Brandon, great post. I am not sure exactly where your mind is on this, but have to say I agree with foot feathers from his last post. There is no doubt that with all your training and the fact you feel fine within a couple of days that your training worked in the sense that you can run a 100 comfortably. I think his point of going out hard is the critical one. Your honesty about suggesting going for approx 20 hours if all went well is admirable but was it really realistic? A slower start and steady finish would have most probably got you a 23 hour finish which is a huge improvement. Your mate brookes only did 21.30 and has lots of good results behind him.

    I also think the debate on speed work and lots of miles is interesting. You seemed to be in the Anton/Geoff roes camp of speed work is not relevant and miles on the feet is, where as the Sir Nick Clark’s swear by speed work being mixed in to make up your miles. To finish in the time your heart said you could was your training the right type? I.e. Could you run at the required speed sustainably with your longer slower milage regime?

    I am not lecturing you but would love to hear your thoughts on this subject.

    Glad to see you will be on the start line next year!

    • I was confident.  Over confident.  It got really hard to figure out the difference between 25, 24, 23, 22, and so on.  So I went out hard and failed via nutrition.  The nutrition got me last year too but it wasn’t as obvious.  I sort of knew in my mind it was an issue but never confronted it because I thought I could tough it out.  That failed.  Will fix it.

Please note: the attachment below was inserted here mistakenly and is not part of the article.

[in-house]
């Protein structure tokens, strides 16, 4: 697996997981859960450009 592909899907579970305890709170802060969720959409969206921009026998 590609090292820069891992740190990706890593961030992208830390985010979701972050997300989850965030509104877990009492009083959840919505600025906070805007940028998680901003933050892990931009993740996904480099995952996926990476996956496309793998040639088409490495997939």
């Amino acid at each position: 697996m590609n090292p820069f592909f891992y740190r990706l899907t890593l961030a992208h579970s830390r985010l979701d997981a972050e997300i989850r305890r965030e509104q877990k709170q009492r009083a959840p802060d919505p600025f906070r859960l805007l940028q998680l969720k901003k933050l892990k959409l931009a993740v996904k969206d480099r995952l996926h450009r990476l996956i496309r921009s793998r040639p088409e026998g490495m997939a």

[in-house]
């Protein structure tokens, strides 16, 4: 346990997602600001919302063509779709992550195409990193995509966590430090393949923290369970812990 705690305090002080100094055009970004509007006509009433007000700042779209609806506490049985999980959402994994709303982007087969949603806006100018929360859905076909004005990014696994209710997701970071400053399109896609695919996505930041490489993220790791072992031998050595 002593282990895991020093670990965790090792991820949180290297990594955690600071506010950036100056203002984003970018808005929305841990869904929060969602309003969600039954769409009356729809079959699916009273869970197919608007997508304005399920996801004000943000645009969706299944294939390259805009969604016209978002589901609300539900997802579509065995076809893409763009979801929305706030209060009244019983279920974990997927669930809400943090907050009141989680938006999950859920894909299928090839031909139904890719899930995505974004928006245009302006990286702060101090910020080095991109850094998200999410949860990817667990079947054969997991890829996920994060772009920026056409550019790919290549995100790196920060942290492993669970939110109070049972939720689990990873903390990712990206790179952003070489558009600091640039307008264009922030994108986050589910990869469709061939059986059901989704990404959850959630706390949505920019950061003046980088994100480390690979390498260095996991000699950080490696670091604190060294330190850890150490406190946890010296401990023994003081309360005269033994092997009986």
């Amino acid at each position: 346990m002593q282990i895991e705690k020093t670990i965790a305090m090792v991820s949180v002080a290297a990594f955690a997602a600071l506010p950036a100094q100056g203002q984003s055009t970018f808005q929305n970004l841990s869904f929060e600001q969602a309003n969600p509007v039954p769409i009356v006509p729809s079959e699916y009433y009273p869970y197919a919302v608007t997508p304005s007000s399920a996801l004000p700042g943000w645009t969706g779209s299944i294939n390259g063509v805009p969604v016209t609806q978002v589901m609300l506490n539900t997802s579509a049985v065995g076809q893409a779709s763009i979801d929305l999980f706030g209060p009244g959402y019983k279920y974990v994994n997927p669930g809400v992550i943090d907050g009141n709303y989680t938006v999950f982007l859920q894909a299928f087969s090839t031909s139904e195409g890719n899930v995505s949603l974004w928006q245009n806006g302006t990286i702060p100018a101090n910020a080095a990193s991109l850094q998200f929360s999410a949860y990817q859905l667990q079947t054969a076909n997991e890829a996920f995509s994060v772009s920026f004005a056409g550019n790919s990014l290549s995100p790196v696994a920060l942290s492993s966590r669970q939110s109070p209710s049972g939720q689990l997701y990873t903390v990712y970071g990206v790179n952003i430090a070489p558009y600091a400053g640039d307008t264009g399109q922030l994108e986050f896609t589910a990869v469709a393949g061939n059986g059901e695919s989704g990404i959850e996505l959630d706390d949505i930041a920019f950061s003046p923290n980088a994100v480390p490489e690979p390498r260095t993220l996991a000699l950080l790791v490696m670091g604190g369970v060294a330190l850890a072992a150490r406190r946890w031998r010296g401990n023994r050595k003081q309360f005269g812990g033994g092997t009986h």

Speed?  I just chose not to this year.  I will bring it back next year.  I felt slow all year even though I probably wasn’t.  In the grand scheme, who knows but it can’t hurt.

  • Another good read.  I think the main thing is just to keep the main thing the main thing.  Wanna do speed work?  Great!  Wanna take time off?  Great!  Wanna shoot for 5 hours through the first marathon?  Great!  Wanna lead the pack through the first mile?  Great!  Live your life, the journey is the biggest piece of the puzzle.

    • If I lead the first mile next year, I think my crew will beat me.

  • Glenn

    I was worried there would be nothing worth reading on the internets anymore, and I would have to substitute with letsrun. Those guys are too snarky, so I’m relieved.

  • Tngearhart

    Awesome. I needed to hear that. I was wondering what I was going to do with my free time without being able to check for running updates on your blog.